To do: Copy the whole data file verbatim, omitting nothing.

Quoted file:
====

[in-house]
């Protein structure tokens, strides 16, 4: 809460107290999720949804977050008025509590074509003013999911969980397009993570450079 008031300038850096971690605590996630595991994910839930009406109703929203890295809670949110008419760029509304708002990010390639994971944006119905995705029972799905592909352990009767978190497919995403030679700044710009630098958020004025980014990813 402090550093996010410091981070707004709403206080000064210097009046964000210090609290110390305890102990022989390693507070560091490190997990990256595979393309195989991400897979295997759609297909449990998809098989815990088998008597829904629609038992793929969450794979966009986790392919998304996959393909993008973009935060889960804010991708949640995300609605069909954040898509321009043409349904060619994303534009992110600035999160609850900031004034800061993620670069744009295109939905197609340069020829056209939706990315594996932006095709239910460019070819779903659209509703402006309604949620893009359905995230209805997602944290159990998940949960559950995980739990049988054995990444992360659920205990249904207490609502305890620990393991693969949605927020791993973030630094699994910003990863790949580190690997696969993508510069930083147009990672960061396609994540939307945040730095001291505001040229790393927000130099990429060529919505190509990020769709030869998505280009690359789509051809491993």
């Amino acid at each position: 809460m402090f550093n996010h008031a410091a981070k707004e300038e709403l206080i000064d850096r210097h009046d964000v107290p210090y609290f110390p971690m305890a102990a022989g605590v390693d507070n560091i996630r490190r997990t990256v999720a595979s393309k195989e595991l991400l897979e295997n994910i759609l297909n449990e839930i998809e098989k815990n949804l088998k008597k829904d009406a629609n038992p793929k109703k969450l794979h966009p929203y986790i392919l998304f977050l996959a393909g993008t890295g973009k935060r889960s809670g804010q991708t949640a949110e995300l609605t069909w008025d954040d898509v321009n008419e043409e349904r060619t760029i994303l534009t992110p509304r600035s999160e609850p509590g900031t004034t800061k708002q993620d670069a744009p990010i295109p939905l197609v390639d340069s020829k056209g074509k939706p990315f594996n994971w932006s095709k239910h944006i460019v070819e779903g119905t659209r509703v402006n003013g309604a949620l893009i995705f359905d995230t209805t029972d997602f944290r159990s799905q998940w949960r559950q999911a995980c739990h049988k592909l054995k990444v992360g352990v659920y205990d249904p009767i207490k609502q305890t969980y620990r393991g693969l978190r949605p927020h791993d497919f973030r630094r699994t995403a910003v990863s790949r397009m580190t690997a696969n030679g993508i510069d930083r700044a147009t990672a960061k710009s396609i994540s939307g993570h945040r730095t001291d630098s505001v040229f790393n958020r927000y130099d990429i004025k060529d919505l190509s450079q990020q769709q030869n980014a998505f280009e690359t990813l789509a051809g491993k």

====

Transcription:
[in-house]
């Protein structure tokens, strides 16, 4: 809460107290999720949804977050008025509590074509003013999911969980397009993570450079 008031300038850096971690605590996630595991994910839930009406109703929203890295809670949110008419760029509304708002990010390639994971944006119905995705029972799905592909352990009767978190497919995403030679700044710009630098958020004025980014990813 402090550093996010410091981070707004709403206080000064210097009046964000210090609290110390305890102990022989390693507070560091490190997990990256595979393309195989991400897979295997759609297909449990998809098989815990088998008597829904629609038992793929969450794979966009986790392919998304996959393909993008973009935060889960804010991708949640995300609605069909954040898509321009043409349904060619994303534009992110600035999160609850900031004034800061993620670069744009295109939905197609340069020829056209939706990315594996932006095709239910460019070819779903659209509703402006309604949620893009359905995230209805997602944290159990998940949960559950995980739990049988054995990444992360659920205990249904207490609502305890620990393991693969949605927020791993973030630094699994910003990863790949580190690997696969993508510069930083147009990672960061396609994540939307945040730095001291505001040229790393927000130099990429060529919505190509990020769709030869998505280009690359789509051809491993």
């Amino acid at each position: 809460m402090f550093n996010h008031a410091a981070k707004e300038e709403l206080i000064d850096r210097h009046d964000v107290p210090y609290f110390p971690m305890a102990a022989g605590v390693d507070n560091i996630r490190r997990t990256v999720a595979s393309k195989e595991l991400l897979e295997n994910i759609l297909n449990e839930i998809e098989k815990n949804l088998k008597k829904d009406a629609n038992p793929k109703k969450l794979h966009p929203y986790i392919l998304f977050l996959a393909g993008t890295g973009k935060r889960s809670g804010q991708t949640a949110e995300l609605t069909w008025d954040d898509v321009n008419e043409e349904r060619t760029i994303l534009t992110p509304r600035s999160e609850p509590g900031t004034t800061k708002q993620d670069a744009p990010i295109p939905l197609v390639d340069s020829k056209g074509k939706p990315f594996n994971w932006s095709k239910h944006i460019v070819e779903g119905t659209r509703v402006n003013g309604a949620l893009i995705f359905d995230t209805t029972d997602f944290r159990s799905q998940w949960r559950q999911a995980c739990h049988k592909l054995k990444v992360g352990v659920y205990d249904p009767i207490k609502q305890t969980y620990r393991g693969l978190r949605p927020h791993d497919f973030r630094r699994t995403a910003v990863s790949r397009m580190t690997a696969n030679g993508i510069d930083r700044a147009t990672a960061k710009s396609i994540s939307g993570h945040r730095t001291d630098s505001v040229f790393n958020r927000y130099d990429i004025k060529d919505l190509s450079q990020q769709q030869n980014a998505f280009e690359t990813l789509a051809g491993k």